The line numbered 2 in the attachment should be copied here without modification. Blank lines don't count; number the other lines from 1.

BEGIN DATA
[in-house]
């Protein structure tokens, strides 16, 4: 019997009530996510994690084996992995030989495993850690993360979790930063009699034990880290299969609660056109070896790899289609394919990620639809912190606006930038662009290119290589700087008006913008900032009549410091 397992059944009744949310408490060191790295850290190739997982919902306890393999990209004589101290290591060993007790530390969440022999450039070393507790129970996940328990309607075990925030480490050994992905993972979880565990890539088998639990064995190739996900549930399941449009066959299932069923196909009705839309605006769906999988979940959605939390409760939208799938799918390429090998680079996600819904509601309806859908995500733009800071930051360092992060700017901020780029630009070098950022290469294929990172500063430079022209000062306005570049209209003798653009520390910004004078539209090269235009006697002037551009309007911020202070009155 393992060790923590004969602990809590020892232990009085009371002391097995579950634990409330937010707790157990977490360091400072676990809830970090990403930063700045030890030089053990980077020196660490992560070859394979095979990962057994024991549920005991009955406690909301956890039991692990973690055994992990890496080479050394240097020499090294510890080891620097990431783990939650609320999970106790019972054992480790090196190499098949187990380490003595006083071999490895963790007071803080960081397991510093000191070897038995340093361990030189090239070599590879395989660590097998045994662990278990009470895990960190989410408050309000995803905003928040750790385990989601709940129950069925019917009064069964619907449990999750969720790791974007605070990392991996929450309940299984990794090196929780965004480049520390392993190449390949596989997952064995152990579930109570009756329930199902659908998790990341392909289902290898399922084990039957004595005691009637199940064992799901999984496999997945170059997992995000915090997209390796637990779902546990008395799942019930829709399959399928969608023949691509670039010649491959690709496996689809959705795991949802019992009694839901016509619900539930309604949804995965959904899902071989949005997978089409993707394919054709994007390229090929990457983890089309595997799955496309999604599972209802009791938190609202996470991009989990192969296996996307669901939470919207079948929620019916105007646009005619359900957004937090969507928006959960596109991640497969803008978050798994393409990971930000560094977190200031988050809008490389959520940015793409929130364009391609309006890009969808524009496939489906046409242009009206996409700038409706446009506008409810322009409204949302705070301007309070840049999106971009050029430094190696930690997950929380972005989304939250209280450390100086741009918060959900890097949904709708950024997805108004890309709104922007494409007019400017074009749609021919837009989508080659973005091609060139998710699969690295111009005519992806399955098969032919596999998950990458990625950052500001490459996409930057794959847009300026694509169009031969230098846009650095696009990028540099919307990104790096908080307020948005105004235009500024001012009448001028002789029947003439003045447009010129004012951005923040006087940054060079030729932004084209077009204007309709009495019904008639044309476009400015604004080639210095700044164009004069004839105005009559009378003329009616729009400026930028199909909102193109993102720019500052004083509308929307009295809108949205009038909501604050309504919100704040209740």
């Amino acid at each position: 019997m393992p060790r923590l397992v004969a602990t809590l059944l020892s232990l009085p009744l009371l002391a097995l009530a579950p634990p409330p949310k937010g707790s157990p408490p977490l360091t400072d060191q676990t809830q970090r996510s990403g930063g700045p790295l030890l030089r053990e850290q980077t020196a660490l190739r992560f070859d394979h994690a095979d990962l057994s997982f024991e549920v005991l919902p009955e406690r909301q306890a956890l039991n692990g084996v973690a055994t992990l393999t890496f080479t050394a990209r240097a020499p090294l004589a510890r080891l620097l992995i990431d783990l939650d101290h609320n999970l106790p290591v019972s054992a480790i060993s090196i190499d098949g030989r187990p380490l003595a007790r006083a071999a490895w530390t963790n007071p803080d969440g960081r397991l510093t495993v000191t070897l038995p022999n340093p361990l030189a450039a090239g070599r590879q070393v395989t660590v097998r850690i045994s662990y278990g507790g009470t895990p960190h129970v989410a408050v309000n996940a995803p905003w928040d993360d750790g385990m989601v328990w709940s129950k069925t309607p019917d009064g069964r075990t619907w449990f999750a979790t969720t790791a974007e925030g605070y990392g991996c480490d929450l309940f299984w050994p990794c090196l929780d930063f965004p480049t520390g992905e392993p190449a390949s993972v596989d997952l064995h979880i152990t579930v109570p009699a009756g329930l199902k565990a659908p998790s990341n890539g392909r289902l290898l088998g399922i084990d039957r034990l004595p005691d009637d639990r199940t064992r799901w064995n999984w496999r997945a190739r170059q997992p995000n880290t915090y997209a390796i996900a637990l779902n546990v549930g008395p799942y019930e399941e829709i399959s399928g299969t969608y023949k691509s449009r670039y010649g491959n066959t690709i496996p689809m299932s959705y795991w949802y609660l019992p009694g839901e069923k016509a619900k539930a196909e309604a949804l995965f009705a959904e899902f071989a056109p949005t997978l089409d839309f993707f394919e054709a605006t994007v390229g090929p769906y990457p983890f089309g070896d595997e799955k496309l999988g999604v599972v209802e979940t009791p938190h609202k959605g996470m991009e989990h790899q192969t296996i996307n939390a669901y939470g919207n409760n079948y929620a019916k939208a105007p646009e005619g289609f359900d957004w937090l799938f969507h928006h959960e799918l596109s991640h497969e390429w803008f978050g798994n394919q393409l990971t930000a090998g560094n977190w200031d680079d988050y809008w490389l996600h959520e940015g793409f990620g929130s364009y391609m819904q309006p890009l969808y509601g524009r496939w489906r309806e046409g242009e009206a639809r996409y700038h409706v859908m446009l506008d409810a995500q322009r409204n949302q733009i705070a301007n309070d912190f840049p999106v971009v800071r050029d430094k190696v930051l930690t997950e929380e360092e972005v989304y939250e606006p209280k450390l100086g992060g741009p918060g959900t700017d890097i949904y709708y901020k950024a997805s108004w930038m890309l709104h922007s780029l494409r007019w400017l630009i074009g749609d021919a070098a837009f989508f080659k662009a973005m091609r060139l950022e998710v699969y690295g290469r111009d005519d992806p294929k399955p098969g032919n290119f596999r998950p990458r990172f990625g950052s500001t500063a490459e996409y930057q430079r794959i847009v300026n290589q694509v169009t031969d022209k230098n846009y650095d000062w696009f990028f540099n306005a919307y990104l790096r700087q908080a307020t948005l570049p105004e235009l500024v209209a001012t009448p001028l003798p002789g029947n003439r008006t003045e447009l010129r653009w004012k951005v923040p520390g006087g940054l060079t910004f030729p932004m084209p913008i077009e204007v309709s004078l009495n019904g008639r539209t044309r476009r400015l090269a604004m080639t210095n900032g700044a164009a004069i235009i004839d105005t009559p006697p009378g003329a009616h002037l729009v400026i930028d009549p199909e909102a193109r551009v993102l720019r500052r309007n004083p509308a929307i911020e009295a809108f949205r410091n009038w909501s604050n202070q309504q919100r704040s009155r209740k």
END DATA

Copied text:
């Protein structure tokens, strides 16, 4: 019997009530996510994690084996992995030989495993850690993360979790930063009699034990880290299969609660056109070896790899289609394919990620639809912190606006930038662009290119290589700087008006913008900032009549410091 397992059944009744949310408490060191790295850290190739997982919902306890393999990209004589101290290591060993007790530390969440022999450039070393507790129970996940328990309607075990925030480490050994992905993972979880565990890539088998639990064995190739996900549930399941449009066959299932069923196909009705839309605006769906999988979940959605939390409760939208799938799918390429090998680079996600819904509601309806859908995500733009800071930051360092992060700017901020780029630009070098950022290469294929990172500063430079022209000062306005570049209209003798653009520390910004004078539209090269235009006697002037551009309007911020202070009155 393992060790923590004969602990809590020892232990009085009371002391097995579950634990409330937010707790157990977490360091400072676990809830970090990403930063700045030890030089053990980077020196660490992560070859394979095979990962057994024991549920005991009955406690909301956890039991692990973690055994992990890496080479050394240097020499090294510890080891620097990431783990939650609320999970106790019972054992480790090196190499098949187990380490003595006083071999490895963790007071803080960081397991510093000191070897038995340093361990030189090239070599590879395989660590097998045994662990278990009470895990960190989410408050309000995803905003928040750790385990989601709940129950069925019917009064069964619907449990999750969720790791974007605070990392991996929450309940299984990794090196929780965004480049520390392993190449390949596989997952064995152990579930109570009756329930199902659908998790990341392909289902290898399922084990039957004595005691009637199940064992799901999984496999997945170059997992995000915090997209390796637990779902546990008395799942019930829709399959399928969608023949691509670039010649491959690709496996689809959705795991949802019992009694839901016509619900539930309604949804995965959904899902071989949005997978089409993707394919054709994007390229090929990457983890089309595997799955496309999604599972209802009791938190609202996470991009989990192969296996996307669901939470919207079948929620019916105007646009005619359900957004937090969507928006959960596109991640497969803008978050798994393409990971930000560094977190200031988050809008490389959520940015793409929130364009391609309006890009969808524009496939489906046409242009009206996409700038409706446009506008409810322009409204949302705070301007309070840049999106971009050029430094190696930690997950929380972005989304939250209280450390100086741009918060959900890097949904709708950024997805108004890309709104922007494409007019400017074009749609021919837009989508080659973005091609060139998710699969690295111009005519992806399955098969032919596999998950990458990625950052500001490459996409930057794959847009300026694509169009031969230098846009650095696009990028540099919307990104790096908080307020948005105004235009500024001012009448001028002789029947003439003045447009010129004012951005923040006087940054060079030729932004084209077009204007309709009495019904008639044309476009400015604004080639210095700044164009004069004839105005009559009378003329009616729009400026930028199909909102193109993102720019500052004083509308929307009295809108949205009038909501604050309504919100704040209740």